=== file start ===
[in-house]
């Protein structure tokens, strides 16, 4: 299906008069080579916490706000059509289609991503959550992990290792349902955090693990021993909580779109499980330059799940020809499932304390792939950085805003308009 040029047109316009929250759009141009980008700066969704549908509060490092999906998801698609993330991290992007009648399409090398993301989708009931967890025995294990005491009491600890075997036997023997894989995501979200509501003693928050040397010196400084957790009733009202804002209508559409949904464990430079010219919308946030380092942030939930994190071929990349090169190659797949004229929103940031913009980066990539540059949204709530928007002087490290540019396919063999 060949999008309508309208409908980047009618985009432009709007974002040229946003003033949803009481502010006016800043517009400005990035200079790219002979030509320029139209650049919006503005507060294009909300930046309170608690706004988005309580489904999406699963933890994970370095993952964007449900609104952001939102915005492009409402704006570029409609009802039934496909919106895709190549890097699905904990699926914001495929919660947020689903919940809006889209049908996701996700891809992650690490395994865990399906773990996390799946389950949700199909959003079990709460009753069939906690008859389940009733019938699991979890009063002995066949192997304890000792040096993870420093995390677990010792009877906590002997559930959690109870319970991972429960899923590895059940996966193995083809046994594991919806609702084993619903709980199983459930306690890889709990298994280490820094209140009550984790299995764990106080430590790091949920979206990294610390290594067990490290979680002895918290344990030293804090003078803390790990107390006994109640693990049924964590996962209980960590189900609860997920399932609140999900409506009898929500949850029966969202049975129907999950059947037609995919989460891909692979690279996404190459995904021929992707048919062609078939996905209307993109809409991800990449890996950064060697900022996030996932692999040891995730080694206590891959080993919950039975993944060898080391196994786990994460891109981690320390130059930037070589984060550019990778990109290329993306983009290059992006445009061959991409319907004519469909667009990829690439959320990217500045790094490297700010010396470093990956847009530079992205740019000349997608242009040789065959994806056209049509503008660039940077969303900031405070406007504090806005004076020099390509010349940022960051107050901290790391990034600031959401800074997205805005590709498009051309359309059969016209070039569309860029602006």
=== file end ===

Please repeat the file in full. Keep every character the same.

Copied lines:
[in-house]
């Protein structure tokens, strides 16, 4: 299906008069080579916490706000059509289609991503959550992990290792349902955090693990021993909580779109499980330059799940020809499932304390792939950085805003308009 040029047109316009929250759009141009980008700066969704549908509060490092999906998801698609993330991290992007009648399409090398993301989708009931967890025995294990005491009491600890075997036997023997894989995501979200509501003693928050040397010196400084957790009733009202804002209508559409949904464990430079010219919308946030380092942030939930994190071929990349090169190659797949004229929103940031913009980066990539540059949204709530928007002087490290540019396919063999 060949999008309508309208409908980047009618985009432009709007974002040229946003003033949803009481502010006016800043517009400005990035200079790219002979030509320029139209650049919006503005507060294009909300930046309170608690706004988005309580489904999406699963933890994970370095993952964007449900609104952001939102915005492009409402704006570029409609009802039934496909919106895709190549890097699905904990699926914001495929919660947020689903919940809006889209049908996701996700891809992650690490395994865990399906773990996390799946389950949700199909959003079990709460009753069939906690008859389940009733019938699991979890009063002995066949192997304890000792040096993870420093995390677990010792009877906590002997559930959690109870319970991972429960899923590895059940996966193995083809046994594991919806609702084993619903709980199983459930306690890889709990298994280490820094209140009550984790299995764990106080430590790091949920979206990294610390290594067990490290979680002895918290344990030293804090003078803390790990107390006994109640693990049924964590996962209980960590189900609860997920399932609140999900409506009898929500949850029966969202049975129907999950059947037609995919989460891909692979690279996404190459995904021929992707048919062609078939996905209307993109809409991800990449890996950064060697900022996030996932692999040891995730080694206590891959080993919950039975993944060898080391196994786990994460891109981690320390130059930037070589984060550019990778990109290329993306983009290059992006445009061959991409319907004519469909667009990829690439959320990217500045790094490297700010010396470093990956847009530079992205740019000349997608242009040789065959994806056209049509503008660039940077969303900031405070406007504090806005004076020099390509010349940022960051107050901290790391990034600031959401800074997205805005590709498009051309359309059969016209070039569309860029602006």